Old habits die hard.
When you get to be a middle-aged man like me, you have forty-six years of learned behavior to guide your actions and decisions — even when you know your choices aren’t necessarily for the best. Our mental blueprints (including our money blueprints) are deeply ingrained and tough to change.
Don’t worry. I haven’t turned into a spendthrift or anything. But I’ve been thinking a lot lately about how certain parts of my past continue to affect me, sometimes in huge and annoying ways. For instance, I fight an ongoing battle against a scarcity mindset.
I’ve been reluctant to talk about scarcity and abundance because the terms have been co-opted by “Law of Attraction” types who use them to encourage magical thinking. I hate the New Age-y approach to these concepts. I want to discuss them from a psychological perspective.
- With a scarcity mindset, you believe that everything is limited. Time is limited. Money is limited. Love is limited. This causes you to worry about the future. You’re consciously or unconsciously more concerned with what might go wrong than with what could go right. You make fear-based decisions. You’re afraid of missing out. You’re afraid of not having enough. You have trouble with moderation and often exhibit “all or nothing” behavior.
- With an abundance mindset, you believe there’s plenty for everyone. There’s plenty of wealth, prestige, and happiness to go around. You’re optimistic about the future. You think things will work out even if there are bumps along the way. You make decisions based on the Big Picture rather than a single snapshot in time. It’s easy for you to balance tomorrow and today.
I’ve written before about my trouble with impulse control. In the past, I’ve had problems with overspending, overeating, video game addiction, alcohol consumption, and borderline hoarding behavior. (I’m a compulsive collector of Stuff.)
All of this — the collecting, the addictive tendencies, the lack of self-control — stems from a scarcity mentality. But I didn’t realize it until a few years ago when my therapist helped me see the source.
Because my family didn’t have much when I was young, I find it difficult to defer gratification. My default mindset — even when life is grand — is that if I want something and it’s available, I should get it now. Somewhere deep inside, I feel as if there won’t ever be another chance. My father had this mindset. My mother had it. My brothers have it too. (Like me, Jeff and Tony have both learned to fight the feeling of scarcity in their own fashion.)
But here’s the thing: In so many ways, financial freedom depends on casting aside this scarcity mentality and embracing an abundance mindset instead. Financial well-being is fundamentally tied to positive expectations of the future.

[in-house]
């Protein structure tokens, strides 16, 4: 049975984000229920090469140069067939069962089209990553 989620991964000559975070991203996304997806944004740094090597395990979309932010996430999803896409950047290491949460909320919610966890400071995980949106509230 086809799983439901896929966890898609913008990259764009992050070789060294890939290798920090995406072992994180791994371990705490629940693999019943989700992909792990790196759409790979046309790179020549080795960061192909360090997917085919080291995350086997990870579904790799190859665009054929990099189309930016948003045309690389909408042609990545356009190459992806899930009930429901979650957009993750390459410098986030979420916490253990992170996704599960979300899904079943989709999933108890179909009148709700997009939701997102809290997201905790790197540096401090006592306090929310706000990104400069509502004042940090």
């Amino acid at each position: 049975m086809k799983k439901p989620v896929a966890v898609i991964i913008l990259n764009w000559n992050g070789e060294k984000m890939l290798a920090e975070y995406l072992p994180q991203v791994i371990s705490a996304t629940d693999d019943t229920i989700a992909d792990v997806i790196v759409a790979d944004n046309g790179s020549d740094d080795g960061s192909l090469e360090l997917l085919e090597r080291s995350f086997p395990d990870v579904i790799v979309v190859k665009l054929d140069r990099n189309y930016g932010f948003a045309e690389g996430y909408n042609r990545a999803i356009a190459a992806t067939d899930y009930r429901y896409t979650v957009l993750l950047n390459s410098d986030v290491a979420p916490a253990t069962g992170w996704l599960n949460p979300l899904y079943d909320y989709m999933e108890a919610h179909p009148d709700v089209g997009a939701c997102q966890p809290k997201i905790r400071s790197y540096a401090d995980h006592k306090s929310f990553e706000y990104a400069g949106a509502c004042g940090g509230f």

Let’s look at three ways the scarcity mindset can manifest itself — and how to embrace abundance instead.
Jealousy and Spite
For some, the scarcity mindset manifests as jealousy and spite. These folks resent the success of others, financial and otherwise. They find it tough to be happy when something good happens to a friend or family member. They’re territorial, reluctant to co-operate toward a greater common good.
Here’s how Stephen Covey describes this flavor of scarcity in The Seven Habits of Highly Effective People:
People with a scarcity mentality tend to see everything in terms of win-lose. There is only so much; and if someone else has it, that means there will be less for me.
This type of scarcity mindset is the source of the average American’s love-hate relationship with wealth. Most people want to be wealthy — but are suspicious of those who already are. They typical person believes that when she makes money, it’s a result of hard work and skill. But others who get rich? They’re lucky jerks who don’t deserve it.
People with this form of the scarcity mindset don’t just hold back themselves but they keep down the people around them. This usually manifests as gossip and griping. Sometimes these people “keep score”. In extreme cases, they actively work to sabotage the success of others.
People with this type of scarcity mindset are a drag on life, a net negative to the world at large.
What if you suffer from this sort of scarcity mentality? Train yourself to be happy for others. Recognize that my success does not diminish you. Life is not a zero-sum game. To that end:
- Don’t compare yourself to other people. Focus on yourself, on your own goals and accomplishments. If you must compete, compete with yourself. Strive for constant self-improvement.
- Practice a win-win approach to life. Look for ways to improve your own situation while also helping those around you. When faced with a conflict, don’t try to be the “victor”; instead, work toward a solution beneficial to both parties.
- Teach yourself to share. Force yourself to give things — time, money, resources — to other people. When you have a surplus of something, spread the love. (More on this later.)
Jealousy and spite can be overcome, but it takes work. Making the effort is a great way to change your outlook, creating a better life for yourself and the people around you.